The Evolution of the Boston Bruins Sweater(Photo Credit:

By: Evan Michael | Follow me on Twitter @00EvanMichael

Day One. Original Six.

On November 2nd, 1924 — some 96 years ago today — the Boston Bruins officially began to operate as a professional hockey team in the NHL.

This came after New England grocery store chain magnate Charles Adams (not to be confused with hockey’s coveted coaching award named after Jack Adams) did the following just one day earlier, according to the B’s official website:

“November 1, 1924 was a red letter day for both the city of Boston and the National Hockey League. On that day, Charles Francis Adams paid the NHL a rumored $15,000 and received in return a piece of paper entitling him to the first United States entry into the league.

Adams, a grocery chain tycoon from Vermont, held a contest to name his NHL club, laying down several ground rules. One was that the basic colors of the team be brown with yellow trim, the color scheme of his Brookside stores. The name of the team would preferably relate to an untamed animal embodied with size, strength, agility, ferocity and cunning, while also in the color brown category. He received dozens of entries, none of which were to his satisfaction until his secretary came upon the idea of “Bruins”.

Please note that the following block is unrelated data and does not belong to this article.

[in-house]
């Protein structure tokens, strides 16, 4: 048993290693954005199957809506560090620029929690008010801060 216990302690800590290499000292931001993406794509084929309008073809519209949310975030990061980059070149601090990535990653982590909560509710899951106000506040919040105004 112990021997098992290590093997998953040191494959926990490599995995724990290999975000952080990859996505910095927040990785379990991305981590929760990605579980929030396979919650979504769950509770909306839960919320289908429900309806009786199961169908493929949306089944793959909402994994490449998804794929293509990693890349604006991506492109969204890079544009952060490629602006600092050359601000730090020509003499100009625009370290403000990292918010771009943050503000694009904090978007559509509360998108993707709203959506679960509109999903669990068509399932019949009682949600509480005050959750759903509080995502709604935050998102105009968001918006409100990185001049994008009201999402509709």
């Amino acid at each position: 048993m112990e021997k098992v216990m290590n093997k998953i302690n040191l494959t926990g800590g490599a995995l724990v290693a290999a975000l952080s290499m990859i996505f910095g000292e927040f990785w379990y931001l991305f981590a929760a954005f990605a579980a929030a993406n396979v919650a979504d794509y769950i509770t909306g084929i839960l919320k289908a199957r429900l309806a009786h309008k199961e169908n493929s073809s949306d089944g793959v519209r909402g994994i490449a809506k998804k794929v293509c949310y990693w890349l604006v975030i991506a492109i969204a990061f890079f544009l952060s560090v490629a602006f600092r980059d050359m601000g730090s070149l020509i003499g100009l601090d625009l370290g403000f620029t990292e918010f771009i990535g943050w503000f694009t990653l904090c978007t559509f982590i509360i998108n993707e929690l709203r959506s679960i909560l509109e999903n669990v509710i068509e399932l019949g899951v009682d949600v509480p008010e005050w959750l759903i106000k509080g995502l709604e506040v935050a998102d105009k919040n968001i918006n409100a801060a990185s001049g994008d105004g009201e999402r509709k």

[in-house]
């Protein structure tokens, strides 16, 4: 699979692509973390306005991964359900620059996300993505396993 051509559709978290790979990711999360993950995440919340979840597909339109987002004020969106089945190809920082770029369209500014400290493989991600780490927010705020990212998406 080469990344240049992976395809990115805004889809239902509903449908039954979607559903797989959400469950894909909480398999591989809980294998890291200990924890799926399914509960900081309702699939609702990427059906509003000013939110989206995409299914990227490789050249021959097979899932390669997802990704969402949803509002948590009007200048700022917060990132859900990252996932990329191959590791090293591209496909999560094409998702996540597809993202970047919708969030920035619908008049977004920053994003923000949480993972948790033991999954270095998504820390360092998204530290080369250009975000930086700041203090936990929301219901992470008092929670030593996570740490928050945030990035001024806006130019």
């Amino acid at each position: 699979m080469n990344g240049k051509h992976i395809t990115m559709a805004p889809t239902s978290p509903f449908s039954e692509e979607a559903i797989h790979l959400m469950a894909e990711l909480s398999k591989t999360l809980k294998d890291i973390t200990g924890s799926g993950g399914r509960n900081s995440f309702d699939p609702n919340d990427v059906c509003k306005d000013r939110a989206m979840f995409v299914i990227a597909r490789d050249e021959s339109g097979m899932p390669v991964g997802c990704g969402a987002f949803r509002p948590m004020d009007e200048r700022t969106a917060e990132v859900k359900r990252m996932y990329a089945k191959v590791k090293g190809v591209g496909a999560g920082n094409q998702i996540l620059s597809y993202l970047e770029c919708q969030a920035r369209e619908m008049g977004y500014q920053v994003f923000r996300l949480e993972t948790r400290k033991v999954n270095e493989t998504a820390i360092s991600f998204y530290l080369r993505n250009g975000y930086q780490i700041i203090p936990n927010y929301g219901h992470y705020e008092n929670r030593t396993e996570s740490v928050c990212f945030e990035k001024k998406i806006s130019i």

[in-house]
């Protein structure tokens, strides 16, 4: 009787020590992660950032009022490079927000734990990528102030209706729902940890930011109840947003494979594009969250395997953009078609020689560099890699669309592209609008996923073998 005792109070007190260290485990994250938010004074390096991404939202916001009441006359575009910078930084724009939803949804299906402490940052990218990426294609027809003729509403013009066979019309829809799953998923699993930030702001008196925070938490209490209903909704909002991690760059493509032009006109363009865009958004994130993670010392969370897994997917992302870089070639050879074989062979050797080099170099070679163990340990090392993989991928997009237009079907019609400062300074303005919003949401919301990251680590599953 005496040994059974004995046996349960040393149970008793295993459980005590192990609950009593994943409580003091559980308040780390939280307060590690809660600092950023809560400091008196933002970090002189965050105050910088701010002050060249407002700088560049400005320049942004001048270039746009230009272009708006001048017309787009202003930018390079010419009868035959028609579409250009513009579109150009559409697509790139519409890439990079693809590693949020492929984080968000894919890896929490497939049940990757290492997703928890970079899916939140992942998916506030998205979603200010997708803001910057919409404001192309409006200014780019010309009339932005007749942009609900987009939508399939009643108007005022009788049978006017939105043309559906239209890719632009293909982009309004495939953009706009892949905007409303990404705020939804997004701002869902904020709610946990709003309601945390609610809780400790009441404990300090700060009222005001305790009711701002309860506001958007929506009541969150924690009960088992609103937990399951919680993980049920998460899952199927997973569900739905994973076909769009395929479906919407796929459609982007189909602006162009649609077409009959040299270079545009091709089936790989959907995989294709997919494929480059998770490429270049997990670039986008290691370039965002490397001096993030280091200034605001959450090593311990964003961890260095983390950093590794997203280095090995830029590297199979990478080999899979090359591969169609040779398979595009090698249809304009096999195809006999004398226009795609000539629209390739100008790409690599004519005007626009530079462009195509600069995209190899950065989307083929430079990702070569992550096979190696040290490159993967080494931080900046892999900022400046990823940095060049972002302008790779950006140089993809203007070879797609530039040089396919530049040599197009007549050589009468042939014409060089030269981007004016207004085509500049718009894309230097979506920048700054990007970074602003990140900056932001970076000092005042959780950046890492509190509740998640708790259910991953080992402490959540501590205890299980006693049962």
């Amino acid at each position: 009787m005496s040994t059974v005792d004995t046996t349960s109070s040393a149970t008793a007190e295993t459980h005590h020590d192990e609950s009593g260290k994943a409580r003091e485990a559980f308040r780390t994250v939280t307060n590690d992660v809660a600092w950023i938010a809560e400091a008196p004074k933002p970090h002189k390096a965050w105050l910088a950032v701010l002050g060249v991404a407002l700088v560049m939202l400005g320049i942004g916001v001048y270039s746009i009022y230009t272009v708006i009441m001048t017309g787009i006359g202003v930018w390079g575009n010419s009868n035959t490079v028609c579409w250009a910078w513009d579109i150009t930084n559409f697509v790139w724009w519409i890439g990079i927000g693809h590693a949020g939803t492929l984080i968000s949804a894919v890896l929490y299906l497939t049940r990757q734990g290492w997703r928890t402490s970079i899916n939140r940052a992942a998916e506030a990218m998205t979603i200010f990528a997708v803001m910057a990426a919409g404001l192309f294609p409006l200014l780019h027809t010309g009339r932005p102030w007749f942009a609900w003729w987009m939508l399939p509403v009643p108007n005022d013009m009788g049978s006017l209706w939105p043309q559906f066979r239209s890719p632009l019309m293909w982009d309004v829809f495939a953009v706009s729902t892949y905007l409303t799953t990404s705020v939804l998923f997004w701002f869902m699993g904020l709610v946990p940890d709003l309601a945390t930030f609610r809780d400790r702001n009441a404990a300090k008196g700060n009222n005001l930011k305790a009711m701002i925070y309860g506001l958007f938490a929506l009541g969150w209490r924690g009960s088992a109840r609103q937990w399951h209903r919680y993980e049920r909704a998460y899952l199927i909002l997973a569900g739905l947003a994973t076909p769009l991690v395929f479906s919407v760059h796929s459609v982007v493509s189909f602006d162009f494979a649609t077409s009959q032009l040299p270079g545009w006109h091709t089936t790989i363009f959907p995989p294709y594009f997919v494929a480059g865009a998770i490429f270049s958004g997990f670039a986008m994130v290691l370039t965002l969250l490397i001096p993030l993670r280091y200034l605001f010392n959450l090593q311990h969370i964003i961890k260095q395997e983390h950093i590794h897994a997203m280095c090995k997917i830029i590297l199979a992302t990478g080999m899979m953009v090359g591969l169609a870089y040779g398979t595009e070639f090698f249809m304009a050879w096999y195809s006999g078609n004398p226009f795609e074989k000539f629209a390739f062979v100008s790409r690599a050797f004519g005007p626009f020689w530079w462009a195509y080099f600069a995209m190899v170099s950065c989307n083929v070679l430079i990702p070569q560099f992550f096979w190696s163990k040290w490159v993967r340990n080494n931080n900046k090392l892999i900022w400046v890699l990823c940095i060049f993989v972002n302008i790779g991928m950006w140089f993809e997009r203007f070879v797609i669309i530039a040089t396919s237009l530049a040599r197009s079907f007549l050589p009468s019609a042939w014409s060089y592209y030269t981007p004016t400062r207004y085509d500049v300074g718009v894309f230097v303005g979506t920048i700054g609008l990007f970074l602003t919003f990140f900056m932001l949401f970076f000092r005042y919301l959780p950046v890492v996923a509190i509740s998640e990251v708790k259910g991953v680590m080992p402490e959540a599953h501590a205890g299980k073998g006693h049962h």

And thus the Boston Bruins were born! As hockey history guru Mike Commito recently shared as part of his #Hockey365 series on Twitter, the start of November will always hold a special place in the past of the B’s as a result of this timely expansion.

However, this November looks to be shaping up as historically ho-hum when it comes to the Bruins. Especially if they’re trying to make any history.

As we’ve read right here on the Black N’ Gold Blog, the B’s free agent offseason plans did not go according “to plan” in any way, shape or form. Nor did their attempts to bolster the blue line to help the likes of Charlie McAvoy et al. or hint at the future of Captain Zdeno Chara staying in a spoked-B sweater. Even Habs fans can see the potential writing on the wall for Boston’s D-core:

Then again, the fact that this November is considered the “offseason” is alone oft-putting, as we should be well into the start of the hockey regular season by now. But, by and large, there’s nothing regular whatsoever about 2020 (so perhaps the B’s need to be planning for 2021 as evidenced below).

Which is why it’s always helpful, and will continue to be, to have such memorable On This Day In Bruins’ History Moments (OTDIBH) to fondly look back on, reflect upon, debate about and perhaps even learn from,  Original Six style of course!